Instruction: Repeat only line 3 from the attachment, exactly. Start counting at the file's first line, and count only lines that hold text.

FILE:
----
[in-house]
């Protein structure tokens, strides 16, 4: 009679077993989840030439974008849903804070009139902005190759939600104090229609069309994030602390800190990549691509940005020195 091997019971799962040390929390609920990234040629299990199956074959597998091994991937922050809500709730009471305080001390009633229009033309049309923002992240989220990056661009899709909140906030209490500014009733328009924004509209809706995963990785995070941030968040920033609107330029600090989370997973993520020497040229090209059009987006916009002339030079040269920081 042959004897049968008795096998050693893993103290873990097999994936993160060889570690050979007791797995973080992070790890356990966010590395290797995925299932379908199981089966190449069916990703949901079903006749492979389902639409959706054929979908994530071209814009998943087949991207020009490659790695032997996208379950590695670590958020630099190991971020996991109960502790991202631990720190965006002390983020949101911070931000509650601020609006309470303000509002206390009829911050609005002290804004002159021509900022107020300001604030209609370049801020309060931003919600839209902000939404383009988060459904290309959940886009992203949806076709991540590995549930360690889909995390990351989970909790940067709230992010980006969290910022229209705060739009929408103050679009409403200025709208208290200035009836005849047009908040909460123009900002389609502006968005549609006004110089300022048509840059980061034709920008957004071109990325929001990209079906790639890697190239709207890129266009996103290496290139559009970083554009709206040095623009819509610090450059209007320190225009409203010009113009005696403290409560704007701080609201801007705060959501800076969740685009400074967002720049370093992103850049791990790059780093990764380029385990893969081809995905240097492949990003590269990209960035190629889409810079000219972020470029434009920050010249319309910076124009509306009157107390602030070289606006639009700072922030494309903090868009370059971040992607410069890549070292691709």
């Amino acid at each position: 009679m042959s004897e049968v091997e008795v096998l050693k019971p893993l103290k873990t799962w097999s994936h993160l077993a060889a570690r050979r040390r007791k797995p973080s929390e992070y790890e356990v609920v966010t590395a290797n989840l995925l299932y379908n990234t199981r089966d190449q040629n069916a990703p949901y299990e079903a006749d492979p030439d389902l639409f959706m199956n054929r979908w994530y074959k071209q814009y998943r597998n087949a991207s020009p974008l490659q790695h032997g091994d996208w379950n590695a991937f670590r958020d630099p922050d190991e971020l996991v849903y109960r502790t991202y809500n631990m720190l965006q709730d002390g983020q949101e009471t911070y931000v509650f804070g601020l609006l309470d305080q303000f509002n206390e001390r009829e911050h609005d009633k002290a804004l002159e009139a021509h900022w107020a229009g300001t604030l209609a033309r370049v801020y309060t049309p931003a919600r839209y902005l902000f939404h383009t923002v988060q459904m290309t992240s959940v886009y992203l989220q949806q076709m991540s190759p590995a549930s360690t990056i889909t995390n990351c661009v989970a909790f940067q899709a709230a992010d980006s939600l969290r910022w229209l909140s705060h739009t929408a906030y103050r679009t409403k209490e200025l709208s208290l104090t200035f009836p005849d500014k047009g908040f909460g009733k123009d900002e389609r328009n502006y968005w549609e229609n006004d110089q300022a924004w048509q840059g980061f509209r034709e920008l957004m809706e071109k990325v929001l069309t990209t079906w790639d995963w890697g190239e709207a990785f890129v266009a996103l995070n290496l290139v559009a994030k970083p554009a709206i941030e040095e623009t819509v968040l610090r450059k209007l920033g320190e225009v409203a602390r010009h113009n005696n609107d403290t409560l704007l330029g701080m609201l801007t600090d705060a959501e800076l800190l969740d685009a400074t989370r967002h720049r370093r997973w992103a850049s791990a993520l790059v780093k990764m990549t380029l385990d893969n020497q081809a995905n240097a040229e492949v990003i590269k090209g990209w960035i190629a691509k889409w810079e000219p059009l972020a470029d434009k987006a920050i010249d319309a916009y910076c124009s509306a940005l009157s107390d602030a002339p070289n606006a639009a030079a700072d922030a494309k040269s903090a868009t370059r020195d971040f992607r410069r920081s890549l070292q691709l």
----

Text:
């Amino acid at each position: 009679m042959s004897e049968v091997e008795v096998l050693k019971p893993l103290k873990t799962w097999s994936h993160l077993a060889a570690r050979r040390r007791k797995p973080s929390e992070y790890e356990v609920v966010t590395a290797n989840l995925l299932y379908n990234t199981r089966d190449q040629n069916a990703p949901y299990e079903a006749d492979p030439d389902l639409f959706m199956n054929r979908w994530y074959k071209q814009y998943r597998n087949a991207s020009p974008l490659q790695h032997g091994d996208w379950n590695a991937f670590r958020d630099p922050d190991e971020l996991v849903y109960r502790t991202y809500n631990m720190l965006q709730d002390g983020q949101e009471t911070y931000v509650f804070g601020l609006l309470d305080q303000f509002n206390e001390r009829e911050h609005d009633k002290a804004l002159e009139a021509h900022w107020a229009g300001t604030l209609a033309r370049v801020y309060t049309p931003a919600r839209y902005l902000f939404h383009t923002v988060q459904m290309t992240s959940v886009y992203l989220q949806q076709m991540s190759p590995a549930s360690t990056i889909t995390n990351c661009v989970a909790f940067q899709a709230a992010d980006s939600l969290r910022w229209l909140s705060h739009t929408a906030y103050r679009t409403k209490e200025l709208s208290l104090t200035f009836p005849d500014k047009g908040f909460g009733k123009d900002e389609r328009n502006y968005w549609e229609n006004d110089q300022a924004w048509q840059g980061f509209r034709e920008l957004m809706e071109k990325v929001l069309t990209t079906w790639d995963w890697g190239e709207a990785f890129v266009a996103l995070n290496l290139v559009a994030k970083p554009a709206i941030e040095e623009t819509v968040l610090r450059k209007l920033g320190e225009v409203a602390r010009h113009n005696n609107d403290t409560l704007l330029g701080m609201l801007t600090d705060a959501e800076l800190l969740d685009a400074t989370r967002h720049r370093r997973w992103a850049s791990a993520l790059v780093k990764m990549t380029l385990d893969n020497q081809a995905n240097a040229e492949v990003i590269k090209g990209w960035i190629a691509k889409w810079e000219p059009l972020a470029d434009k987006a920050i010249d319309a916009y910076c124009s509306a940005l009157s107390d602030a002339p070289n606006a639009a030079a700072d922030a494309k040269s903090a868009t370059r020195d971040f992607r410069r920081s890549l070292q691709l």